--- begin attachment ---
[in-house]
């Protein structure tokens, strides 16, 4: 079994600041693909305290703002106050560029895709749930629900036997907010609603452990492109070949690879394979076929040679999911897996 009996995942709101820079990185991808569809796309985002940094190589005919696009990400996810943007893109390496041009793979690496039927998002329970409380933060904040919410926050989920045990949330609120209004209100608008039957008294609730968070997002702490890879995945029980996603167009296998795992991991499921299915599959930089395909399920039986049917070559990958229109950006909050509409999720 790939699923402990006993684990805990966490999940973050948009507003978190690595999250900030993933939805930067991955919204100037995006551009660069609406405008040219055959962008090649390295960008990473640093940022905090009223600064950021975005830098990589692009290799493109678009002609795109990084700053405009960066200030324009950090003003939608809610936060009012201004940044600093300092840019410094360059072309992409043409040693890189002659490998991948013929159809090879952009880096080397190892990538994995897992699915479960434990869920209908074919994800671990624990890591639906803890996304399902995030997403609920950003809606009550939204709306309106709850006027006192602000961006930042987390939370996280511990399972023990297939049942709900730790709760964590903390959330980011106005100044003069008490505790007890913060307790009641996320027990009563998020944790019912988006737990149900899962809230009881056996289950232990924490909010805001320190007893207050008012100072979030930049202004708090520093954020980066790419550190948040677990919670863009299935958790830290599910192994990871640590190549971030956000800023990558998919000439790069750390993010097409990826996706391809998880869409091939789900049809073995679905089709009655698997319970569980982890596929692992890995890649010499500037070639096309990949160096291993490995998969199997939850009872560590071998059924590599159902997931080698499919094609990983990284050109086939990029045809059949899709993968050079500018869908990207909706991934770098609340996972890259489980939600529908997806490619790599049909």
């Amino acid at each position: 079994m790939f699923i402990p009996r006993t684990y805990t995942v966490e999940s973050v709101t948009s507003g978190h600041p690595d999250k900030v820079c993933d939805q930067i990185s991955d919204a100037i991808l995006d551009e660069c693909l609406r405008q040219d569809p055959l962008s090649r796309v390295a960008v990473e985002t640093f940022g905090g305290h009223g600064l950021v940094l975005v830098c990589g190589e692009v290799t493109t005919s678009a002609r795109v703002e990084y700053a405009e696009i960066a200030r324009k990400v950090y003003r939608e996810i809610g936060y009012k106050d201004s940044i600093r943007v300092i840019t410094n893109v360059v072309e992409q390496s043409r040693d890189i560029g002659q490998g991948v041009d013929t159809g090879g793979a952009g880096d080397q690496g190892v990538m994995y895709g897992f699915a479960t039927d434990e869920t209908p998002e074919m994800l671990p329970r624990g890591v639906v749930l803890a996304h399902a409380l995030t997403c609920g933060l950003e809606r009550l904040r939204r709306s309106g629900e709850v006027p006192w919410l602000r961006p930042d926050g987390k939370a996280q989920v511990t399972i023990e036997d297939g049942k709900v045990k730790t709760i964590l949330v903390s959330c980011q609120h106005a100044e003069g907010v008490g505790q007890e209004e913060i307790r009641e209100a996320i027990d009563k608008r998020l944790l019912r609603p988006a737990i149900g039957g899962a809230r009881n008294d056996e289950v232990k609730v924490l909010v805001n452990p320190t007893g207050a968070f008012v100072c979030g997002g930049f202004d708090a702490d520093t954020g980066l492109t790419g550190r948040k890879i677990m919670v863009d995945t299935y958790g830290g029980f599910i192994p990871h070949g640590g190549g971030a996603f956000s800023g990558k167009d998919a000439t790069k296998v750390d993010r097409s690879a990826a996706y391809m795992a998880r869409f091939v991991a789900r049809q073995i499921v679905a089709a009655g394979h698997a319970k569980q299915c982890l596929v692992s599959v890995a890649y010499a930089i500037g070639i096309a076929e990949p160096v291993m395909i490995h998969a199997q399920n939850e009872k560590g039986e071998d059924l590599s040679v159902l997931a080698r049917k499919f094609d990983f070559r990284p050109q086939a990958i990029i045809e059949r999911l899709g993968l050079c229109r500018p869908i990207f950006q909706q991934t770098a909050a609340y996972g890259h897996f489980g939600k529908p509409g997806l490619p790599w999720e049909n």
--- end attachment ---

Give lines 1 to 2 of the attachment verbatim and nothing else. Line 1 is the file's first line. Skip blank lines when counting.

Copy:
[in-house]
């Protein structure tokens, strides 16, 4: 079994600041693909305290703002106050560029895709749930629900036997907010609603452990492109070949690879394979076929040679999911897996 009996995942709101820079990185991808569809796309985002940094190589005919696009990400996810943007893109390496041009793979690496039927998002329970409380933060904040919410926050989920045990949330609120209004209100608008039957008294609730968070997002702490890879995945029980996603167009296998795992991991499921299915599959930089395909399920039986049917070559990958229109950006909050509409999720 790939699923402990006993684990805990966490999940973050948009507003978190690595999250900030993933939805930067991955919204100037995006551009660069609406405008040219055959962008090649390295960008990473640093940022905090009223600064950021975005830098990589692009290799493109678009002609795109990084700053405009960066200030324009950090003003939608809610936060009012201004940044600093300092840019410094360059072309992409043409040693890189002659490998991948013929159809090879952009880096080397190892990538994995897992699915479960434990869920209908074919994800671990624990890591639906803890996304399902995030997403609920950003809606009550939204709306309106709850006027006192602000961006930042987390939370996280511990399972023990297939049942709900730790709760964590903390959330980011106005100044003069008490505790007890913060307790009641996320027990009563998020944790019912988006737990149900899962809230009881056996289950232990924490909010805001320190007893207050008012100072979030930049202004708090520093954020980066790419550190948040677990919670863009299935958790830290599910192994990871640590190549971030956000800023990558998919000439790069750390993010097409990826996706391809998880869409091939789900049809073995679905089709009655698997319970569980982890596929692992890995890649010499500037070639096309990949160096291993490995998969199997939850009872560590071998059924590599159902997931080698499919094609990983990284050109086939990029045809059949899709993968050079500018869908990207909706991934770098609340996972890259489980939600529908997806490619790599049909």